While Congress was debating health care, particularly what to do about the nation’s uninsured and under-insured, a PCA church in Dalton, Ga., had stopped talking and started doing. And in this church’s plan, the doctor makes house calls.

Last November, Grace Presbyterian saw its dream of providing neighbors with low-cost health care come to fruition. Grace Medical Outreach Ministry, Inc., officially went into operation under the direction of Wiley Smith, M.D., a family medicine specialist who had spent eight years as a medical missionary with Mission to the World (MTW) in Belize.
For fund-raising purposes and to protect the church from liability, the medical ministry was incorporated as an independent nonprofit (although the Scott Parsons, senior pastor at Grace Presbyterian, and other leaders serve on its board).

In the last three months, Smith has made an average of five house calls per day, four days a week, treating people with chronic illnesses such as high blood pressure and diabetes, as well as offering preventive care. “We’re trying to keep people from getting sicker, as well as caring for those who aren’t sick yet but need counseling on cholesterol and other health risks.”

Smith also networks each week at the Whitfield County Health Department, hoping to connect with local practitioners who can assist with patients who are beyond his expertise and resources. “We don’t charge for home visits, but if a patient needs lab tests, like mammograms, or blood work, we have contacts willing to provide these services at discounted rates,” Smith said.
As a hub for the carpet industry, Dalton has become a multi-ethnic community in recent years, with Hispanics making up nearly half of the population. “Statistics say about 40 percent of the people here do not have health insurance and don’t qualify for Medicare or Medicaid,” Smith said. “And with high unemployment, basic health care needs are even more pressing.”

People have learned about Grace Medical Outreach through newspaper articles, word of mouth, and the church’s recent health fair; already Smith has nearly 100 patients. But the purpose of Grace Medical Outreach extends beyond essential health concerns. Its stated mission is “to open doors for the gospel and discipleship through personal medical ministry in Dalton, Georgia, and the world.”

Grace Presbyterian was already active in the Spanish-speaking community–providing sermons, Sunday school, and Wednesday evening classes (the church has two Hispanic pastors), English as a Second Language classes, Plaza Comunitaria (twice-weekly education classes with elementary, middle school, and high school curricula), and seminars pertaining to family life and spiritual growth. Adding a medical component seemed a natural next step.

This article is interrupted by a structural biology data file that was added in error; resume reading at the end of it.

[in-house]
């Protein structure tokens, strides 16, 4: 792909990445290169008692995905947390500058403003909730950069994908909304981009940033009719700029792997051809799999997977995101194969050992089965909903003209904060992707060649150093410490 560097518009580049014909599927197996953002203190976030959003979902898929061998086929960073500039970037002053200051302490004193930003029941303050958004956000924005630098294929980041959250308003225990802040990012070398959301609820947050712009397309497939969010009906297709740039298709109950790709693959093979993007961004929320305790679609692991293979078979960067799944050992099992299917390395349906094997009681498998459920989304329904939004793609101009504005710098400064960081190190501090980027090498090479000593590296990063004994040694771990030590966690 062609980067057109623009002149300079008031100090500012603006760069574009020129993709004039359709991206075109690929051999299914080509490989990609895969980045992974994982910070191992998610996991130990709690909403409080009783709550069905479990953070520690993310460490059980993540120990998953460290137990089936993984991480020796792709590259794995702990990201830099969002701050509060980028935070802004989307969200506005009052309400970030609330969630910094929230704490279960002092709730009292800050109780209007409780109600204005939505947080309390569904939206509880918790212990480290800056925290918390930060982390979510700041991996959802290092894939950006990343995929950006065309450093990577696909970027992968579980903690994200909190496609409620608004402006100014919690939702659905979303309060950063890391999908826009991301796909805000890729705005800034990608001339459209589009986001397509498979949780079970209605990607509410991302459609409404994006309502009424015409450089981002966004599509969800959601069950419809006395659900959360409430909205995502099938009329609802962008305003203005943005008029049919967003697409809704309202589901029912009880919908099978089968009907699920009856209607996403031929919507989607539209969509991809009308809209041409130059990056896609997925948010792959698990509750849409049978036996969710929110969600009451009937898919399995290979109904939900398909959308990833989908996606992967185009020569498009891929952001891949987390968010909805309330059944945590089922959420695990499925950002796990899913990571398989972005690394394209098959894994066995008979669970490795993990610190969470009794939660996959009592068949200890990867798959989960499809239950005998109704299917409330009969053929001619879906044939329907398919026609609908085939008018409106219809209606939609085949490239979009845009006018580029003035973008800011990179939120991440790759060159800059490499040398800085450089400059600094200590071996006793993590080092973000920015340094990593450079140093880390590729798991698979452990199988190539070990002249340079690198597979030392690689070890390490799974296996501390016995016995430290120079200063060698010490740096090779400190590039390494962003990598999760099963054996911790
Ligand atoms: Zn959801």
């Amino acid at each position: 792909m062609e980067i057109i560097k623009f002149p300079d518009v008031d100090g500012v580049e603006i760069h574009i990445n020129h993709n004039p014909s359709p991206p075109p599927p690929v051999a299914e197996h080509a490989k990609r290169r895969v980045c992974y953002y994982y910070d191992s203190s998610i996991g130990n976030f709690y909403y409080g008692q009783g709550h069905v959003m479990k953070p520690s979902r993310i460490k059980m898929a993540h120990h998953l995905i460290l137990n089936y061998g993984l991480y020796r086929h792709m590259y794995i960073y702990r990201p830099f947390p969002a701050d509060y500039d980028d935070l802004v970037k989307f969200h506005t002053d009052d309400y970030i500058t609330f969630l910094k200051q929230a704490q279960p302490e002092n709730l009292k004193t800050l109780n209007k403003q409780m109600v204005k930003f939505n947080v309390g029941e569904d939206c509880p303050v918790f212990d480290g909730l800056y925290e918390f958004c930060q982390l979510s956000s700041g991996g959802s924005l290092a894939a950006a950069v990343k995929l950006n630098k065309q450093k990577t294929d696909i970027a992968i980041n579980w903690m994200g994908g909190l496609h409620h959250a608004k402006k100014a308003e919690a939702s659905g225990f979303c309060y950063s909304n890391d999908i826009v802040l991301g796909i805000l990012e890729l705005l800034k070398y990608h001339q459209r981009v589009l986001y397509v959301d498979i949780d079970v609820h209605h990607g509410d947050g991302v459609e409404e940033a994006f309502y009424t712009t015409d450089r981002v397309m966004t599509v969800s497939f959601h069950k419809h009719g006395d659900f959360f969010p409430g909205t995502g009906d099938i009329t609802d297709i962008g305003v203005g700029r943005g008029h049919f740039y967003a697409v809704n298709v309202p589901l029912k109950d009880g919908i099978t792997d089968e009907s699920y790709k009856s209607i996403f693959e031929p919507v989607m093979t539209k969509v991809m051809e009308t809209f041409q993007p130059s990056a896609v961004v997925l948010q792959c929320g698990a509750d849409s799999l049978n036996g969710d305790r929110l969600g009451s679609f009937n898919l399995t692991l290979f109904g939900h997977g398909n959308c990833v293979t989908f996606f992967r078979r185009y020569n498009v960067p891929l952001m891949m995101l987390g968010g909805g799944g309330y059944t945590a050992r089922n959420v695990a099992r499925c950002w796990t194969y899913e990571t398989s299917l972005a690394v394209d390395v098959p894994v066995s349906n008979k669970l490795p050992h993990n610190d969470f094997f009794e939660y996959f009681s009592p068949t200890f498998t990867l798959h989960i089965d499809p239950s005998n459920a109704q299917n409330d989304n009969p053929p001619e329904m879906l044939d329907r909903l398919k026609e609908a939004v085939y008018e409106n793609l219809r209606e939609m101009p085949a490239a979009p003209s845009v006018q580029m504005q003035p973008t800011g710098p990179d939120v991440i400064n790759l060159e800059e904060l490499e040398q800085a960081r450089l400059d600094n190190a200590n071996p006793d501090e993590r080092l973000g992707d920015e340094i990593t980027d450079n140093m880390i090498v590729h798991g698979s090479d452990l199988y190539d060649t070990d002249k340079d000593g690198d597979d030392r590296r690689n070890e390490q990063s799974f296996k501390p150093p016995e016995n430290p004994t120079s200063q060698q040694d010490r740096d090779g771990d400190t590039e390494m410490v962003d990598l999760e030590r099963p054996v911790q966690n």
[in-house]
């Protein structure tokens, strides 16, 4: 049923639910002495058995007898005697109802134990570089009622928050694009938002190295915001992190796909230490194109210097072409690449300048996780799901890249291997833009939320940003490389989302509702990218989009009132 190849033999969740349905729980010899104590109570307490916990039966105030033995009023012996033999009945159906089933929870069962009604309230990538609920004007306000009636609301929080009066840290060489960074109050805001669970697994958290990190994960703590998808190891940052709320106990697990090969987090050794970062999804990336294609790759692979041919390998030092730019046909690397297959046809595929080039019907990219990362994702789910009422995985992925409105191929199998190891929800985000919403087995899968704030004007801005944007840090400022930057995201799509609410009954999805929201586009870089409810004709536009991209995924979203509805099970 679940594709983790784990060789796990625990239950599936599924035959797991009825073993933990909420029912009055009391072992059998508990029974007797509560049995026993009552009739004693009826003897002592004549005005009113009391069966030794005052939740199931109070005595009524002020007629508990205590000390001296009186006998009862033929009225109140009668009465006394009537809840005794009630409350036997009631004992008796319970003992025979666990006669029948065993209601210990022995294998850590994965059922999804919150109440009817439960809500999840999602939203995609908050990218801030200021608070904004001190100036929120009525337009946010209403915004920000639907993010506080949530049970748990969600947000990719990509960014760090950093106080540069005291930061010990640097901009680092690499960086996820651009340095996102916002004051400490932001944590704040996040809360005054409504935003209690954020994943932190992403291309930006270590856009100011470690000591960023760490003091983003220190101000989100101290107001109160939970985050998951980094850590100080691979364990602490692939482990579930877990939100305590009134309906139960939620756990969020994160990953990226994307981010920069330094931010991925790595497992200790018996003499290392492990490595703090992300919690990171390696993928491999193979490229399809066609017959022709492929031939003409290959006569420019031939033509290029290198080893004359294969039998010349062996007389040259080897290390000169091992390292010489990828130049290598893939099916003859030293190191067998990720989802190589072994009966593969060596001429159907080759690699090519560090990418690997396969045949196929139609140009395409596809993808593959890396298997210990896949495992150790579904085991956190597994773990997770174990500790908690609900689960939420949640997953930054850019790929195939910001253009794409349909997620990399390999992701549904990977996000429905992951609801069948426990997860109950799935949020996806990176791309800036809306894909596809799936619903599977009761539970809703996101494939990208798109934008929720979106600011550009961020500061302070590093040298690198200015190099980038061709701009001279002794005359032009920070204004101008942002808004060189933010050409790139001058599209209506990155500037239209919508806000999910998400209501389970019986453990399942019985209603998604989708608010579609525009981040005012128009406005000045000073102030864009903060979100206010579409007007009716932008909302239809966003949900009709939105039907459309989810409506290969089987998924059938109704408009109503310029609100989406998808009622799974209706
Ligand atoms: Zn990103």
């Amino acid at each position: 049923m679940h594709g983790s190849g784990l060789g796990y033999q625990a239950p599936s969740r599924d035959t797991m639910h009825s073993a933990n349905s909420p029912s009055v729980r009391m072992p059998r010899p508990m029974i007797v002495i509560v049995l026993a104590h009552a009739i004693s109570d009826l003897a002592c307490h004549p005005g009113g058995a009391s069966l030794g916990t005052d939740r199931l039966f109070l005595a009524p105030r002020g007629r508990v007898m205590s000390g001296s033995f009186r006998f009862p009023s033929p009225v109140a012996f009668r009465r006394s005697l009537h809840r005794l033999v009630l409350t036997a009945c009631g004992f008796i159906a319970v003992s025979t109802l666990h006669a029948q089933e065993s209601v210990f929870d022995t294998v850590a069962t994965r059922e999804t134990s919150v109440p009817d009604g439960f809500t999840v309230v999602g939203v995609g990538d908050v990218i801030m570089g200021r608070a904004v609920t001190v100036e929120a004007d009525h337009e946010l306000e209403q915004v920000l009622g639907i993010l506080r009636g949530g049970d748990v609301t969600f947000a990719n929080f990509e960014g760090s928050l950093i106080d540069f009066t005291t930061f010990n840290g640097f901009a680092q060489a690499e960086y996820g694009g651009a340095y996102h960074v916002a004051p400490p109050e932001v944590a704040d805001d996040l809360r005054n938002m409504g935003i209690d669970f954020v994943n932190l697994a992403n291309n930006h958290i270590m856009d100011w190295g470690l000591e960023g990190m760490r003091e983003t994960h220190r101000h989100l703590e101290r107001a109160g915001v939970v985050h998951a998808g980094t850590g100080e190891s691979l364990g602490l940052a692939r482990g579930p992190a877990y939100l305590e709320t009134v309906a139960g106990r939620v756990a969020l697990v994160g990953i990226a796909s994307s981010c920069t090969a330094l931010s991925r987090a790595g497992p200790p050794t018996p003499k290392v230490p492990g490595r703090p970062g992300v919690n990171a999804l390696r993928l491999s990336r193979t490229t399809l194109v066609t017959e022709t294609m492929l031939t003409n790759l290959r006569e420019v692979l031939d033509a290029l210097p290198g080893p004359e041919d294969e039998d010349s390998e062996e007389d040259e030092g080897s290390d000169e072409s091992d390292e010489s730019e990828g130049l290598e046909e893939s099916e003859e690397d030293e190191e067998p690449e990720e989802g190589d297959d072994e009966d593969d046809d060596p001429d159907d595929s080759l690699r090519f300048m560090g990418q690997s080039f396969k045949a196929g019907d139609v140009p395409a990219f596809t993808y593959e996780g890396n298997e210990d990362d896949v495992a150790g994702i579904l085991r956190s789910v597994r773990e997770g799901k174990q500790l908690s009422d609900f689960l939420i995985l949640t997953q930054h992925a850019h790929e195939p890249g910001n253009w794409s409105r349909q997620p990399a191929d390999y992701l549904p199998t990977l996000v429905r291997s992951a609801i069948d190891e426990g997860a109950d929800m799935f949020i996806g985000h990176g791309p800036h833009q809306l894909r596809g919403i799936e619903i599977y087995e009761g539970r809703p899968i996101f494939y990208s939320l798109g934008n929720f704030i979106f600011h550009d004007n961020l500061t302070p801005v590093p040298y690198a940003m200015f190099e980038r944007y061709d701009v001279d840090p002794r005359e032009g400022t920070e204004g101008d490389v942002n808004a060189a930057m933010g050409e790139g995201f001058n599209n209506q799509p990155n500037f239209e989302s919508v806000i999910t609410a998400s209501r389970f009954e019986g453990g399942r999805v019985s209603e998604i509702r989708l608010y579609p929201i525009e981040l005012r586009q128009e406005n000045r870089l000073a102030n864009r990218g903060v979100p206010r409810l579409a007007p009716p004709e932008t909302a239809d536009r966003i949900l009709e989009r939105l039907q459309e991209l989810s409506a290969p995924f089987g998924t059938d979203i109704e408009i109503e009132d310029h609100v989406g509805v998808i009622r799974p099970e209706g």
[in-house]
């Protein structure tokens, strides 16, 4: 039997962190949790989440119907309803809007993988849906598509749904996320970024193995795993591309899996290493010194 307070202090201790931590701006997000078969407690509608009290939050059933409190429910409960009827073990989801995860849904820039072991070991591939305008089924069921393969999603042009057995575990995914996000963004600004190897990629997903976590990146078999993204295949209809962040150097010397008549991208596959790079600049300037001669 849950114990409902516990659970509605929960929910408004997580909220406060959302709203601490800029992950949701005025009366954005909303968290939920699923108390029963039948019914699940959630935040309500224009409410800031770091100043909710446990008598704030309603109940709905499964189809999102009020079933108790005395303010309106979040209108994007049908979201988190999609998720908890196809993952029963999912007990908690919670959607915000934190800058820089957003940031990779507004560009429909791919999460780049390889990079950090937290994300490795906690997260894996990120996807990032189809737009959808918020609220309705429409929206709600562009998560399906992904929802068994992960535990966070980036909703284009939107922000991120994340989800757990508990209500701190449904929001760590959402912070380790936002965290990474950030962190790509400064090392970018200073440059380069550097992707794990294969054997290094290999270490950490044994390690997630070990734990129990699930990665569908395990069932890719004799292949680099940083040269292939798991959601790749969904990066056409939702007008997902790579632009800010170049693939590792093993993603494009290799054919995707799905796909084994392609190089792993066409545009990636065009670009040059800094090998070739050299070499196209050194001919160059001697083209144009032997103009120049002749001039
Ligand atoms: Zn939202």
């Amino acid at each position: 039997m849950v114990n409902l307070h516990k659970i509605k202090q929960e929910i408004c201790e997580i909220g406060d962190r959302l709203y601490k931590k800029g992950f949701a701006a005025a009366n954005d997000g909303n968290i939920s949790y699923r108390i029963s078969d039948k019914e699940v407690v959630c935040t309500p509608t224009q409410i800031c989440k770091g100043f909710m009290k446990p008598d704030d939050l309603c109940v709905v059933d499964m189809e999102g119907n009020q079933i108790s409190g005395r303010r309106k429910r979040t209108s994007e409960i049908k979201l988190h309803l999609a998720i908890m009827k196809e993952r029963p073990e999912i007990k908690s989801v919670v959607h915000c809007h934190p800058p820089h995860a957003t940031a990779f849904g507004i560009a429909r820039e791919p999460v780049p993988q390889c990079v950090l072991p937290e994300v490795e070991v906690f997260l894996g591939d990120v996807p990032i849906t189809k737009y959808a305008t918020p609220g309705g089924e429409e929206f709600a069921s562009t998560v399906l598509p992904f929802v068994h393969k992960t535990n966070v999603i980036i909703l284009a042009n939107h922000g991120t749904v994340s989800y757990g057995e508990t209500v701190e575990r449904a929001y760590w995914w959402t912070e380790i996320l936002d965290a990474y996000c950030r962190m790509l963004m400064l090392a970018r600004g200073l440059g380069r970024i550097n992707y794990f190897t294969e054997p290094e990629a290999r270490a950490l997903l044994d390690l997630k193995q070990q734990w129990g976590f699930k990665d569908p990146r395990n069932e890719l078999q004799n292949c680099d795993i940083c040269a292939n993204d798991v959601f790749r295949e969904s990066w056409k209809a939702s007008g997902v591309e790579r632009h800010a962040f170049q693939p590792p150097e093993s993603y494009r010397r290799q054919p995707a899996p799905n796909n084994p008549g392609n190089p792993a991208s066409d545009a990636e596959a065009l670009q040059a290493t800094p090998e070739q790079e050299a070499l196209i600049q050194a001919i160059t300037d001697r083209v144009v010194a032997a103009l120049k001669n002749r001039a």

“Our church had been supporting Wiley’s ministry in Belize for years. At a missions conference in 2007, he mentioned that his family’s time there was coming to a close,” Parsons said. “He also liked the holistic ministry we were developing in Dalton.”

Over the next year and a half, Parsons and Wiley continued to talk long distance about the possibilities of working directly with Grace Presbyterian. In June 2009, Wiley, his wife Karon, and their family left Belize and moved to Dalton to focus on launching Grace Medical Outreach.

Numerous churches have hosted health fairs and clinics, but the concept of physician house calls seems unique, according to Wiley. “You might call it pioneering, but really it’s kind of a throwback. For centuries the Church was involved in medical work. In Matthew 9:35, we read about Jesus going through towns and villages, teaching and preaching and healing. Sixty to 70 years ago, doctors routinely made house calls, until medical organizations decided that wasn’t efficient. We’re trying to get back to basics, not only for the convenience of our patients, but because the visits open doors in other ways. They enable us to establish bonds and friendships—we get to know the entire family. I usually try to take one of our Hispanic pastors with me on the house calls. Because our visits are more personal, we often have opportunities to talk with them about the gospel.”

Grace Presbyterian also runs a ministry called Rebuilding Hope, which assists the needy with home repairs and other physical needs. On one of Wiley’s recent house calls he discovered a serious need. “I visited an elderly man not far from the church who has a lot of health issues and lives in a double-wide mobile home. He was recovering from bypass surgery and a broken hip, so he spent most of his time in a hospital bed in the living room. Unfortunately, there was a leaky roof and whenever it rained it would drip onto his bed. Through Rebuilding Hope, we were able to get the roof repaired.”

Even though the national health care debate drags on, the outcome will have little effect on Grace Medical Outreach. “Many of the people we call on aren’t familiar with the local medical community and they speak little if any English, leaving a big hole in their ability to get proper medical care,” he said. So regardless of federal legislation, “we will still have quite a few people with no access to the care they need.”

Parsons agreed, noting that many patients, even if they have work visas (and some don’t), distrust government entities and remain isolated. Over the years, through its ministries, Grace has earned the Hispanic community’s respect and trust, enabling church members to offer both medical and spiritual assistance.

Robert J. Tamasy is vice president of communications for Leaders Legacy, Inc., an Atlanta-based ministry to business and professional leaders. He comments on everyday issues from a biblical perspective at www.bobtamasy.blogspot.com.